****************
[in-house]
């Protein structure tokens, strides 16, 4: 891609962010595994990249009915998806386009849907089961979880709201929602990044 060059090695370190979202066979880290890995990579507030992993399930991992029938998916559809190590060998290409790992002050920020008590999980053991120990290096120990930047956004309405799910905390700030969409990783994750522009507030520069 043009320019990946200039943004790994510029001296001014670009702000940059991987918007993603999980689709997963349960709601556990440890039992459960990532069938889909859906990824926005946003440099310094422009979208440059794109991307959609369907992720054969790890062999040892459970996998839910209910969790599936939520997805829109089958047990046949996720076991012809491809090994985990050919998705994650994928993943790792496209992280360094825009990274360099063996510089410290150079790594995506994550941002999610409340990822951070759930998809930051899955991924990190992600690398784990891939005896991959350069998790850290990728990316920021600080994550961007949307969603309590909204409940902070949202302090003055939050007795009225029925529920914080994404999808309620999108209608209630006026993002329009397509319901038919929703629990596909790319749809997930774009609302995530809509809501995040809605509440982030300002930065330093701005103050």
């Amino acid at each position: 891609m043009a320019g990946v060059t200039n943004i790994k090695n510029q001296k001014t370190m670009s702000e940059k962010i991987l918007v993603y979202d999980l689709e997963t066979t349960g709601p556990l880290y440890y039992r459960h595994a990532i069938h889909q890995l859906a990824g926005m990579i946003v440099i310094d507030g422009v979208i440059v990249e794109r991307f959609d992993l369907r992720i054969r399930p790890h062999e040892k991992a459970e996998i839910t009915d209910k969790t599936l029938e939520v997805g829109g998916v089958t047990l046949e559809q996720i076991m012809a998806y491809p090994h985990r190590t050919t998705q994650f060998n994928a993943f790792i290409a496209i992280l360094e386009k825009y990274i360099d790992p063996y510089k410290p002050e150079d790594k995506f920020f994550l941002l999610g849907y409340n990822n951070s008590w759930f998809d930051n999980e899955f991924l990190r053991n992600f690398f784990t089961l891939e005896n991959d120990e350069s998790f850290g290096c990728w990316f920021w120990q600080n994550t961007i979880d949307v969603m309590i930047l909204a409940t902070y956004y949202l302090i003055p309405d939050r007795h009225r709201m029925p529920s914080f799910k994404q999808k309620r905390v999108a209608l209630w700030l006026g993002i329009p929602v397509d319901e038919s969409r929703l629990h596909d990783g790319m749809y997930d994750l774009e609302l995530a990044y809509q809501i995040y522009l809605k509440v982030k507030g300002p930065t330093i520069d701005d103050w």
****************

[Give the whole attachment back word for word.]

[in-house]
């Protein structure tokens, strides 16, 4: 891609962010595994990249009915998806386009849907089961979880709201929602990044 060059090695370190979202066979880290890995990579507030992993399930991992029938998916559809190590060998290409790992002050920020008590999980053991120990290096120990930047956004309405799910905390700030969409990783994750522009507030520069 043009320019990946200039943004790994510029001296001014670009702000940059991987918007993603999980689709997963349960709601556990440890039992459960990532069938889909859906990824926005946003440099310094422009979208440059794109991307959609369907992720054969790890062999040892459970996998839910209910969790599936939520997805829109089958047990046949996720076991012809491809090994985990050919998705994650994928993943790792496209992280360094825009990274360099063996510089410290150079790594995506994550941002999610409340990822951070759930998809930051899955991924990190992600690398784990891939005896991959350069998790850290990728990316920021600080994550961007949307969603309590909204409940902070949202302090003055939050007795009225029925529920914080994404999808309620999108209608209630006026993002329009397509319901038919929703629990596909790319749809997930774009609302995530809509809501995040809605509440982030300002930065330093701005103050």
């Amino acid at each position: 891609m043009a320019g990946v060059t200039n943004i790994k090695n510029q001296k001014t370190m670009s702000e940059k962010i991987l918007v993603y979202d999980l689709e997963t066979t349960g709601p556990l880290y440890y039992r459960h595994a990532i069938h889909q890995l859906a990824g926005m990579i946003v440099i310094d507030g422009v979208i440059v990249e794109r991307f959609d992993l369907r992720i054969r399930p790890h062999e040892k991992a459970e996998i839910t009915d209910k969790t599936l029938e939520v997805g829109g998916v089958t047990l046949e559809q996720i076991m012809a998806y491809p090994h985990r190590t050919t998705q994650f060998n994928a993943f790792i290409a496209i992280l360094e386009k825009y990274i360099d790992p063996y510089k410290p002050e150079d790594k995506f920020f994550l941002l999610g849907y409340n990822n951070s008590w759930f998809d930051n999980e899955f991924l990190r053991n992600f690398f784990t089961l891939e005896n991959d120990e350069s998790f850290g290096c990728w990316f920021w120990q600080n994550t961007i979880d949307v969603m309590i930047l909204a409940t902070y956004y949202l302090i003055p309405d939050r007795h009225r709201m029925p529920s914080f799910k994404q999808k309620r905390v999108a209608l209630w700030l006026g993002i329009p929602v397509d319901e038919s969409r929703l629990h596909d990783g790319m749809y997930d994750l774009e609302l995530a990044y809509q809501i995040y522009l809605k509440v982030k507030g300002p930065t330093i520069d701005d103050w």